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Creators Confirm Beats Music, Say It’s Coming In January



It appears that Beats Music is a real thing, and it’s coming to users this January.

At least that’s according to a new BeatsMusic website and the information posted to the personal blog of Beats Music CEO Ian Rogers.

As is typical with online services these days, BeatsMusic is attempting to build excitement for its coming launch by allowing users to get in on a bit of the action now. Starting today, potential subscribers can reserve their username for the upcoming service. That isn’t to say that they can actually do anything once they’ve reserved that name.

In fact, neither the Beats Music website nor Rogers’ blog post actually talk about why users might want to choose their service over rivals from Microsoft, Apple, Google and Spotify.

beats music

Roger’s Blog post does confirm a few things. First, the music service the company is working on is already in a private beta. Users in the United States can expect that service to launch January 2014. The blog post also confirms that Beats Music’s launch was delayed so that the company could focus on “getting Beats Music right rather than pushing it out the door.”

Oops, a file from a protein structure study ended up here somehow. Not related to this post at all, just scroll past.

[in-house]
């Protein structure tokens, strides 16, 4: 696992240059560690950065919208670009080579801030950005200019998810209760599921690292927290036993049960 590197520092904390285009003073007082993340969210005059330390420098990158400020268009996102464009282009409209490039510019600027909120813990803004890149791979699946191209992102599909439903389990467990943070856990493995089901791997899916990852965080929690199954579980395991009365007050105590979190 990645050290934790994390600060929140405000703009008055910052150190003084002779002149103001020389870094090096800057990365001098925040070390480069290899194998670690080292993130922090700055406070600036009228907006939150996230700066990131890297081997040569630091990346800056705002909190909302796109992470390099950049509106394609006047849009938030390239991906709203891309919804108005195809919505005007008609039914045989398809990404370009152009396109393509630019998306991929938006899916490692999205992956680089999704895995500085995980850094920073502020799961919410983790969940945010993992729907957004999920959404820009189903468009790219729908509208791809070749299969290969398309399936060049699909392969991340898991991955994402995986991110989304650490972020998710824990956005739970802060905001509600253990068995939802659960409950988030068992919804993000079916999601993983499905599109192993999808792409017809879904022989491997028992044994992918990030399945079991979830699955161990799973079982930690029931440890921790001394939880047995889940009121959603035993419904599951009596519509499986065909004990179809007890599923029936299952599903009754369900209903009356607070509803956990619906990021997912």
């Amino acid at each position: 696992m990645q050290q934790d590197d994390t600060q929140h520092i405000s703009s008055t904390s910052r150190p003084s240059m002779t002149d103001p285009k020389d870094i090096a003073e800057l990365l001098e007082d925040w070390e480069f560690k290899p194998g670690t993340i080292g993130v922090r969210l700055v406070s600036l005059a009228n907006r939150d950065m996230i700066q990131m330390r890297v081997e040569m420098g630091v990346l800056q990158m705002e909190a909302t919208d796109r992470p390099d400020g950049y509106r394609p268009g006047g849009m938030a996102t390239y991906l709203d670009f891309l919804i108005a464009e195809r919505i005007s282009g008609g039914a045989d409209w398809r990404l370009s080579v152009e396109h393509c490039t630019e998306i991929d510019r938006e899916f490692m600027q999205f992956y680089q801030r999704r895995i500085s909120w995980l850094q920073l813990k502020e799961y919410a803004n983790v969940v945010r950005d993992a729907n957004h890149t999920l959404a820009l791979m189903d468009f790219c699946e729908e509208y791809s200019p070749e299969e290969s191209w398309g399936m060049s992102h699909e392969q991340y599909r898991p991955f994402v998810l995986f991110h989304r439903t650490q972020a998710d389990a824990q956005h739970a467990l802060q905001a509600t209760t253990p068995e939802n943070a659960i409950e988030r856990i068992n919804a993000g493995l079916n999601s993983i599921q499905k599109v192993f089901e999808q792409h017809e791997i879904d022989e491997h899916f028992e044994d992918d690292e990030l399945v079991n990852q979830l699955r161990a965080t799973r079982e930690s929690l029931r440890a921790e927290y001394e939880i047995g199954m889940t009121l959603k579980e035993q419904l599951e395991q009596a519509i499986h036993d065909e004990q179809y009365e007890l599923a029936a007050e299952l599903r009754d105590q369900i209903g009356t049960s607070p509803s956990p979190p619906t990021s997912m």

Rogers and Beats Music seem to be focusing on the experience of music lovers first. Rogers’ blog post says that it’s testing the service with “artists and influencers” so that it can gauge their reactions and get some early feedback on the Beats Music experience.

Unfortunately for Beats Music, the entire music industry isn’t sitting back and waiting for it to deliver its product. In the past year Google released its own subscription music service, Google Play Music All Access. Even Apple, a bastion of the traditional pay-per-song sales model thanks to the iTunes Store, released its own subscription music service called iTunes Radio. Meanwhile, industry stalwarts like Spotify, Rhapsody and Rdio have continued to add to their music streaming catalogues.

On the other hand, this is a music service from the same group of people who managed to conquer the high-end headphones market with vibrant colors and sometimes garish designs. As it has convinced millions of users to pay upwards of $100 for its earbuds and headphones, it clearly knows its target audience.

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